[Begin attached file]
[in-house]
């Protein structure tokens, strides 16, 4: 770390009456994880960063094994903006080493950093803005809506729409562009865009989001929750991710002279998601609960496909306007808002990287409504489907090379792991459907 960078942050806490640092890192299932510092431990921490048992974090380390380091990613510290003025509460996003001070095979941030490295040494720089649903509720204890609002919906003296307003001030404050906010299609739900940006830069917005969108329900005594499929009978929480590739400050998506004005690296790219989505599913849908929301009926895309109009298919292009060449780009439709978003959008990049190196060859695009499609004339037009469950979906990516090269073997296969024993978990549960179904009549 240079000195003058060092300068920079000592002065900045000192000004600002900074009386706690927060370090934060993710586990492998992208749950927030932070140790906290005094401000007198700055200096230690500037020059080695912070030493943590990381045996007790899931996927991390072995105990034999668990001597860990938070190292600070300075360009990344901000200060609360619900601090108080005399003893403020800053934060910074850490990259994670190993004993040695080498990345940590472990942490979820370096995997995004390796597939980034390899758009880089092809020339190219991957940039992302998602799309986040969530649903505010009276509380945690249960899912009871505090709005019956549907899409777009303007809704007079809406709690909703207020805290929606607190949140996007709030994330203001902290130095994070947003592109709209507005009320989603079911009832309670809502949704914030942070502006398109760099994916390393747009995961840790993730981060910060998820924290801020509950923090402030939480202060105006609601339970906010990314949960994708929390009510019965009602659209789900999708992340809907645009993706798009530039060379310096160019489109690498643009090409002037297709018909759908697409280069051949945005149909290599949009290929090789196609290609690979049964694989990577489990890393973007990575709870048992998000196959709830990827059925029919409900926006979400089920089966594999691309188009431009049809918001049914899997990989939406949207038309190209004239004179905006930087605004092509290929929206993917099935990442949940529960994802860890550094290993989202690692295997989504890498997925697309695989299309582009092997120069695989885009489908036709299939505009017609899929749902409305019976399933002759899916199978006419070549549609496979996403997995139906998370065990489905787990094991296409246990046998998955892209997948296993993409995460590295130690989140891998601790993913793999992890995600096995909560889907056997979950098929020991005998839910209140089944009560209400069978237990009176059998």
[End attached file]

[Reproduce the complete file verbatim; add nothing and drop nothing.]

[in-house]
């Protein structure tokens, strides 16, 4: 770390009456994880960063094994903006080493950093803005809506729409562009865009989001929750991710002279998601609960496909306007808002990287409504489907090379792991459907 960078942050806490640092890192299932510092431990921490048992974090380390380091990613510290003025509460996003001070095979941030490295040494720089649903509720204890609002919906003296307003001030404050906010299609739900940006830069917005969108329900005594499929009978929480590739400050998506004005690296790219989505599913849908929301009926895309109009298919292009060449780009439709978003959008990049190196060859695009499609004339037009469950979906990516090269073997296969024993978990549960179904009549 240079000195003058060092300068920079000592002065900045000192000004600002900074009386706690927060370090934060993710586990492998992208749950927030932070140790906290005094401000007198700055200096230690500037020059080695912070030493943590990381045996007790899931996927991390072995105990034999668990001597860990938070190292600070300075360009990344901000200060609360619900601090108080005399003893403020800053934060910074850490990259994670190993004993040695080498990345940590472990942490979820370096995997995004390796597939980034390899758009880089092809020339190219991957940039992302998602799309986040969530649903505010009276509380945690249960899912009871505090709005019956549907899409777009303007809704007079809406709690909703207020805290929606607190949140996007709030994330203001902290130095994070947003592109709209507005009320989603079911009832309670809502949704914030942070502006398109760099994916390393747009995961840790993730981060910060998820924290801020509950923090402030939480202060105006609601339970906010990314949960994708929390009510019965009602659209789900999708992340809907645009993706798009530039060379310096160019489109690498643009090409002037297709018909759908697409280069051949945005149909290599949009290929090789196609290609690979049964694989990577489990890393973007990575709870048992998000196959709830990827059925029919409900926006979400089920089966594999691309188009431009049809918001049914899997990989939406949207038309190209004239004179905006930087605004092509290929929206993917099935990442949940529960994802860890550094290993989202690692295997989504890498997925697309695989299309582009092997120069695989885009489908036709299939505009017609899929749902409305019976399933002759899916199978006419070549549609496979996403997995139906998370065990489905787990094991296409246990046998998955892209997948296993993409995460590295130690989140891998601790993913793999992890995600096995909560889907056997979950098929020991005998839910209140089944009560209400069978237990009176059998």